Reproduction and Life Expectancy
Most amphibians lay eggs, and fertilization usually takes place outside the body. The young pass through a larval stage, although in tailed amphibians and caecilians the distinction between this and the adult form is less obvious than in anurans. Some species (most caecilians) bear live young, other lay eggs that contain partially developed young, and others again produce spawn in which the whole process of development occurs from the first cell division onward.
Frogs and Toads
The anurans, loosely called frogs and toads, form the largest of the three orders of Amphibia, with some 2,600 species that have adapted to a wider range of habitats than the others and live on every continent except Antarctica. Although most are terrestrial rather than aquatic, some, such as the tree frogs (Hylidae), are primarily arboreal.
The terms "frogs" and "toads" are based on appearance and do not relate to actual genetic distinctions. Anural classification is based on skeletal features, such as the presence of ribs, which distinguishes lower from higher anurans. Anurans show enormous variety.
Most anurans are nocturnal. They mainly depend on their eyes to catch prey; their vision system responds to small, irregular moving objects, and they will not react to even a preferred food source unless it moves.
An important feature distinguishing anurans from other amphibians is their voice. In the breeding season the male anuran's call serves to attract females and enables a female to recognize a male from the same species.
In most frogs and toads eggs and seminal fluids are emitted at the same time; fertilized eggs are then deposited singly or in clumps or strings.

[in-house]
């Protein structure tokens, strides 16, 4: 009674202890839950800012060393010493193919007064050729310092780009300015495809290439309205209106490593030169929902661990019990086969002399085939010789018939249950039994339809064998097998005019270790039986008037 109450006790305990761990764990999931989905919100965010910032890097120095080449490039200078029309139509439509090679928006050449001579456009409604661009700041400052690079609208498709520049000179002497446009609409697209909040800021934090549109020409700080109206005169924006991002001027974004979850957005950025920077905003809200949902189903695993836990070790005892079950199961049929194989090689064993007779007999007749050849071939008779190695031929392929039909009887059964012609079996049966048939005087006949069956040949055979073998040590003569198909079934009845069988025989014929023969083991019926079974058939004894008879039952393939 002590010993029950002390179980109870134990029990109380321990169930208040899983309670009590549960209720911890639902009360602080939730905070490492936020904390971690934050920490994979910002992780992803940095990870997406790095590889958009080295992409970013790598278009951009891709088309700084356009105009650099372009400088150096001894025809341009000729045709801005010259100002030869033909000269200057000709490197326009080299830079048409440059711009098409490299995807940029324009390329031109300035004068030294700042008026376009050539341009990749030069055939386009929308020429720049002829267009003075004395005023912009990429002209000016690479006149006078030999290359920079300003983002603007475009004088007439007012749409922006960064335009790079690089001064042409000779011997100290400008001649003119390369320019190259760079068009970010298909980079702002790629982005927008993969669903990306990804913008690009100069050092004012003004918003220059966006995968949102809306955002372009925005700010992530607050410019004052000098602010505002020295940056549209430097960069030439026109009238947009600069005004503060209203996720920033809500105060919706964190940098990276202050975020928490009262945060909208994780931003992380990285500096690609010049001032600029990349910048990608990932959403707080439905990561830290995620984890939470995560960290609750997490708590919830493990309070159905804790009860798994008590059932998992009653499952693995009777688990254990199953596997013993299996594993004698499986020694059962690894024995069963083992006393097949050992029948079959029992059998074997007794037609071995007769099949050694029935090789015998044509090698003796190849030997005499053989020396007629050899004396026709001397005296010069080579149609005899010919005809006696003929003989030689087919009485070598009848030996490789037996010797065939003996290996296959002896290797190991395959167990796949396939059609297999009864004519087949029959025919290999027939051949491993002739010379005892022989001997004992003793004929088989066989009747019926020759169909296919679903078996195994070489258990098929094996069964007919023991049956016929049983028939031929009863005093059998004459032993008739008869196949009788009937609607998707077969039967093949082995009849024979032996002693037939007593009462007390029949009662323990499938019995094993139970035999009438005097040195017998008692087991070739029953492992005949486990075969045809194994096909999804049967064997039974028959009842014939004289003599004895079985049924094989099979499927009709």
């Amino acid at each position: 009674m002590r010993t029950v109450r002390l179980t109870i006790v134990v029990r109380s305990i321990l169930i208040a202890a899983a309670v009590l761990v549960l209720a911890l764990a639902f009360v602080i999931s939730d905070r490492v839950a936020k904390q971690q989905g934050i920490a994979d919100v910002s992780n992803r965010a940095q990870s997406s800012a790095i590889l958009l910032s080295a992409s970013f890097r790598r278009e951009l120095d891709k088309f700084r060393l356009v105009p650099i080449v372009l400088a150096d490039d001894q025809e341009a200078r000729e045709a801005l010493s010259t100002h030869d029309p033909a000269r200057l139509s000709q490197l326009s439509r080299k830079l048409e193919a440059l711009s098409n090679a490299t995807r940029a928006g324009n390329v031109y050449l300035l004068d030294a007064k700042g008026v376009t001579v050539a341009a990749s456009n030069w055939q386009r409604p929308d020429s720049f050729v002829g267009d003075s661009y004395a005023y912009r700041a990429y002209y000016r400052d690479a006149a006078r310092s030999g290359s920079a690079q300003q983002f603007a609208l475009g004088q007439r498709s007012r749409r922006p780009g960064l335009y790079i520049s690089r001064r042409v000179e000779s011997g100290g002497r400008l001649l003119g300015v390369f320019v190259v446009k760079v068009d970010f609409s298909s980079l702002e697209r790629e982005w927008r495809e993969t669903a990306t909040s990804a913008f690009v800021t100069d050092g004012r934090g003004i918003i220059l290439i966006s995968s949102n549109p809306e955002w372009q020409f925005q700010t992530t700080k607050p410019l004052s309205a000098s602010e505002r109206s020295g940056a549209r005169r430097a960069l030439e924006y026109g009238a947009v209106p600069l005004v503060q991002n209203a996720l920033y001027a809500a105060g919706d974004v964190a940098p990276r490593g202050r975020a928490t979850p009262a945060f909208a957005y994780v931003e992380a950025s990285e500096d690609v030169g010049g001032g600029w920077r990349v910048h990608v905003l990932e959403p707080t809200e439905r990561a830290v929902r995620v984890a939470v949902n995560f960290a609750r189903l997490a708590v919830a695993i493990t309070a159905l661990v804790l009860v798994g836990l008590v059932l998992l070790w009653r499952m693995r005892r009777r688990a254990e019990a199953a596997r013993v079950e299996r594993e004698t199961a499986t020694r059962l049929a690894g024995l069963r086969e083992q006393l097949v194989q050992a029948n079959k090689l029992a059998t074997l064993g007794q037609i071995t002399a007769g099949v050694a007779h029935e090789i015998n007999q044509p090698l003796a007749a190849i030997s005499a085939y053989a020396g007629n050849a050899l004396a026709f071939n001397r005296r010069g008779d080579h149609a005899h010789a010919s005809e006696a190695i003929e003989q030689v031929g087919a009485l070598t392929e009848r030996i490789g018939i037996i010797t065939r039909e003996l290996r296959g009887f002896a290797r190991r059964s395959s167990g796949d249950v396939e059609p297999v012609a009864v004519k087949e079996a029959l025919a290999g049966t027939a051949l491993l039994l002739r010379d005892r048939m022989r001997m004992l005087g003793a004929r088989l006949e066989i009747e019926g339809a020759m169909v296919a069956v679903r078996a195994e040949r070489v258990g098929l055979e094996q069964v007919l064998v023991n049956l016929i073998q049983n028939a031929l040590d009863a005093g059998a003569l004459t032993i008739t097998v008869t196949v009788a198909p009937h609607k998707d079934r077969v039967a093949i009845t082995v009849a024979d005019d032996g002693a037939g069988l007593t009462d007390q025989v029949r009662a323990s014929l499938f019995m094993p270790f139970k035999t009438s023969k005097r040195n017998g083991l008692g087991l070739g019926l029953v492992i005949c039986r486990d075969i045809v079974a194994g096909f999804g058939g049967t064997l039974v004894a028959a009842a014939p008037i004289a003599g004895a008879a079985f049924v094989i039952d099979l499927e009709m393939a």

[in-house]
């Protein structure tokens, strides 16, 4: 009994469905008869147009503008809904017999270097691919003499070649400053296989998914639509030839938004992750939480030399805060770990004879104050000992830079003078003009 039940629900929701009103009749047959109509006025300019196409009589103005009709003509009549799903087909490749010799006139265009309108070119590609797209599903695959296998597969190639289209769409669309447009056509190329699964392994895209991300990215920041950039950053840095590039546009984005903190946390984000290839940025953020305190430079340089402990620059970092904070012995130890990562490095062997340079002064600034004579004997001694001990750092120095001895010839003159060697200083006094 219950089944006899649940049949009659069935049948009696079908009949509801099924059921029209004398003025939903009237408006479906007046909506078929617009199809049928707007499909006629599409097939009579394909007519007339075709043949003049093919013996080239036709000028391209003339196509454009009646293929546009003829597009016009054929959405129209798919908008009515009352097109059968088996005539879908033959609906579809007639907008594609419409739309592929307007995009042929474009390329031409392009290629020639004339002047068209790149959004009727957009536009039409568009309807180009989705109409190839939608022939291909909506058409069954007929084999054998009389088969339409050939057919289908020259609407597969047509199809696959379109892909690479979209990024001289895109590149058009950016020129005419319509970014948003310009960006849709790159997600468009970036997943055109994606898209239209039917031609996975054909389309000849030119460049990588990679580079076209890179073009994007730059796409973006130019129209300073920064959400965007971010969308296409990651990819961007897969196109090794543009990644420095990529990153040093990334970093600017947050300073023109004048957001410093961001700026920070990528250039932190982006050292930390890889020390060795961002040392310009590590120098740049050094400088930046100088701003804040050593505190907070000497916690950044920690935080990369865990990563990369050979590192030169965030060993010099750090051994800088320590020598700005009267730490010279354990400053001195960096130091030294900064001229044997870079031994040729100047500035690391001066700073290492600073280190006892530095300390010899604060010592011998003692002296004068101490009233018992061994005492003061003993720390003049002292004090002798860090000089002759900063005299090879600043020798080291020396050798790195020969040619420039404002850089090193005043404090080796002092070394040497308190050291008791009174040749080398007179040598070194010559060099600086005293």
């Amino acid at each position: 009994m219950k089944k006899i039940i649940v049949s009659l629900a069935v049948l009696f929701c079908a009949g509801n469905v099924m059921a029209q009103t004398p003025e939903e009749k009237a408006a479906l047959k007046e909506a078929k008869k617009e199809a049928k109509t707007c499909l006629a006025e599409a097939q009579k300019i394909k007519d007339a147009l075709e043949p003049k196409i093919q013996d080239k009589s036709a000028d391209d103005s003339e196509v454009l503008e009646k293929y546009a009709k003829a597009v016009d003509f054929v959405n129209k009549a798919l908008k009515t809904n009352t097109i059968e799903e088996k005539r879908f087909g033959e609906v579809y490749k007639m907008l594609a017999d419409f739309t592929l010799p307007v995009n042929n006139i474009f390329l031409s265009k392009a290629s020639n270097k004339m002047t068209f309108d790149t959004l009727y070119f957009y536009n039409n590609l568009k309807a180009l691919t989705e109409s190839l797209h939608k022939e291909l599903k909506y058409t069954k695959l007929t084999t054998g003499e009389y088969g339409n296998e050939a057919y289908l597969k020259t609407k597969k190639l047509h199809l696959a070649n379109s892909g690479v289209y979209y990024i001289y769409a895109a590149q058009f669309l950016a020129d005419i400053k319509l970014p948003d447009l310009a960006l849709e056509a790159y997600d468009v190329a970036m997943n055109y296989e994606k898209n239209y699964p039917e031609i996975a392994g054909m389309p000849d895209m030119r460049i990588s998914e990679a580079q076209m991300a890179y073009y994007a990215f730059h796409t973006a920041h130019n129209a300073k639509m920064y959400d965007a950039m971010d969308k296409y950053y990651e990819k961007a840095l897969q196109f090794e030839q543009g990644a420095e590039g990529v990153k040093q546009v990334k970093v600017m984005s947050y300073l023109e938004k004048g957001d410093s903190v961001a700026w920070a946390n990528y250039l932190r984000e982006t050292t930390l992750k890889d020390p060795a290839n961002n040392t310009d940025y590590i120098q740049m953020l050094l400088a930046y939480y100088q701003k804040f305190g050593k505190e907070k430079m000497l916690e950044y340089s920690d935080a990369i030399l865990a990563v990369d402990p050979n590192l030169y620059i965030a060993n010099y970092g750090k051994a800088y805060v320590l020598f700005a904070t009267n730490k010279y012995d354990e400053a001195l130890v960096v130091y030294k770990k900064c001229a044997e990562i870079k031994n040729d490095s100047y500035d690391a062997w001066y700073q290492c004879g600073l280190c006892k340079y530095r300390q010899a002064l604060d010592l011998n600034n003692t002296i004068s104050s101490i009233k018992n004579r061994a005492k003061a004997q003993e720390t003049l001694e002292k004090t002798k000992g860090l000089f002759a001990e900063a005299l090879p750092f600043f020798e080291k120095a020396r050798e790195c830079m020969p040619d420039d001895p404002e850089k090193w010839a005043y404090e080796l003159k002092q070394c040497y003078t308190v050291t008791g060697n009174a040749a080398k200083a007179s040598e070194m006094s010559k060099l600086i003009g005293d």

Salamanders and Newts
The tailed amphibians (Urodela) make up the second of the 3 orders of Amphibia. There are about 450 species of salamanders and newts, most of which inhabit the temperate regions of the Northern Hemisphere. Many are terrestrial, retreating to crevices in hot, dry weather. Some live in trees, some never leave the water, and some live in the total darkness of deep caves.
Mating behavior differs from that of amphibians. Salamanders and newts have no voice, so mating display is all important. Male alpine newts, for example, develop crests and striking coloration. Many species indulge in complex courtship rituals. During mating the male deposits a spermatophore (sperm pocket), which the female takes up in her cloaca. The sperms are then released as the female releases her eggs. When these hatch, the larvae resembles adults, although they have gills that disappear during metamorphosis.
The third amphibian order, and the one about which least is known, is the Apoda. Apods, or caecilians, have no limbs and look like large worms or smooth snakes. Length vary from just over 2 inches to nearly 5 feet. Nearly all species live in warm-temperate and tropical regions. They usually burrow beneath the ground, seldom being seen in daylight above the ground. Eyes are of little use in such a habitat, but caecilians have developed a sensitive "feeler" or tentacle which probably helps them search for worms and insects that are the main constituents of their diet. Reproduction is by internal fertilization, and it is believed that caecilians either lay eggs or retain the eggs until the young hatch.
- The Animal World
- World Book Encyclopedia of Science. Ann Krammer
- How fins became limbs. In: Nature, doi:10.1038/news.2010.315